With this strong culture, it is no wonder that there is a heavy distrust of meat and meat products which are processed, frozen, pre-packed or otherwise of ‘uncertain origin’. This can be seen in the area of frozen food, which, apart from fish and vegetables to some extent, has a rather poorer image in Germany overall. And, to get back to our friends the Burger giants, it is clear that the Burger King positioning of ‘closer to real grilled meat’ strikes a chord with the Germans. Interesting, too, that the only ‘indigenous’ fast food chains of any note in Germany are Nordsee and Wienerwald, which specialise in fish and chicken, rather than meat, respectively.


On a similar note, the ‘Sandwich Culture’ that we see in the UK is more-or-less absent in Germany. While one can find sandwiches in every supermarket, CTN and Boots as well as in the Sandwich chains in the UK, one is hard-pressed to find a pre-packed sandwich in Germany. What one does find are butchers, bakers and corner shops who sell fresh made-on-the-premises filled rolls. Again, it is all a local independent business with no chains involved. 


So what does this all suggest? Two business opportunities are clear to me: firstly, a German Bratwurst (and beer?) Imbiss concept in the UK and secondly, perhaps the introduction of a Real sandwich chain in Germany, along Pret-a-Manger lines. Whatever, I fear that it will take more than ‘Ich liebe es’ for McDonalds and their ilk to kick the Imbiss stands out of the German people’s affections.


Well, as always, my glance back has revealed a lot of new items on the fast food menu - with some from unexpected quarters. 

I did notice a few years ago in London, that some enterprising fellow had picked up on my “German fast food” idea. Sadly, Herman ze German appears to have been a victim of Covid.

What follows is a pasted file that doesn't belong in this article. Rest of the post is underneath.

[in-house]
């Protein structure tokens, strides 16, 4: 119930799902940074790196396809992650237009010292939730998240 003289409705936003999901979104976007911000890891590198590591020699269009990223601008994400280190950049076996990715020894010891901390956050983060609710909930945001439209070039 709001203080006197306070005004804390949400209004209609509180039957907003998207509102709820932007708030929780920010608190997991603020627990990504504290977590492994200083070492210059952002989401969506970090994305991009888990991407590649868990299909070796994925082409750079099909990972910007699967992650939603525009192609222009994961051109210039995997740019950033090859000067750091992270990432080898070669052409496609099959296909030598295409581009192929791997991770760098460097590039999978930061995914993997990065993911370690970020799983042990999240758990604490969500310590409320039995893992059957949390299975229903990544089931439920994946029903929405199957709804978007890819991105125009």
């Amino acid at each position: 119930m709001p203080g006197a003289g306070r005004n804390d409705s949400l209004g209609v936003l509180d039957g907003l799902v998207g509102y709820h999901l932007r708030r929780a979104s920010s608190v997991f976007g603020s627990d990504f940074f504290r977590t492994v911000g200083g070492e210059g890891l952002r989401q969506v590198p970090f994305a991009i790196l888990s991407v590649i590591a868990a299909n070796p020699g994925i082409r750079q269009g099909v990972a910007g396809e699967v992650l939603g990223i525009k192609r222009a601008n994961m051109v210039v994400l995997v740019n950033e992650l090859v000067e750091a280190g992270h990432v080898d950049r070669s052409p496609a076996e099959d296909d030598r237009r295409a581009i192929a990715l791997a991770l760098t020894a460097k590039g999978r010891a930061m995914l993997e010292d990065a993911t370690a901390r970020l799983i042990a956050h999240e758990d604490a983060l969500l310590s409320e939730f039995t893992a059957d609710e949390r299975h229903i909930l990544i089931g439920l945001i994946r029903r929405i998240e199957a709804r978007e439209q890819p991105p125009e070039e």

McDonald’s and Burger King are still battling on in there, changing with the times with digitalisation and Vegan offers, but dare I say they both seem a little lacklustre and part of the furniture? The McDonald’s in Hanau town centre has recently shut down, and I noticed that Five Guys has made it to Frankfurt. No doubt the cost-of-living crisis will have a major impact on the fate of the burger giants.

The local Metzgereien are hanging on in there, but I suspect the number has decreased over the last couple of decades. The plus points are supporting local businesses and farmers, the minus points the big “is-meat-sustainable-and/or-healthy?” debate as well as convenience and the price - see cost-of-living, above. There’s certainly been a clear increase in pre-packed meat in the supermarkets over the last couple of decades - yet also an increase in labelling and concern over animal welfare.

But the whole Imbiss scene is alive and well. There’s a kind of healthy co-existence with the whole “Food Truck”/“Street Food” category, as well more internationality on top of the tradition German and Turkish. Lieferando and Co. have worked to the favour of the small independent. And finally, there are a few “micro-chains” popping up, such as this one in our own area, although they’ve also opened in München, too.

Guten Appetit!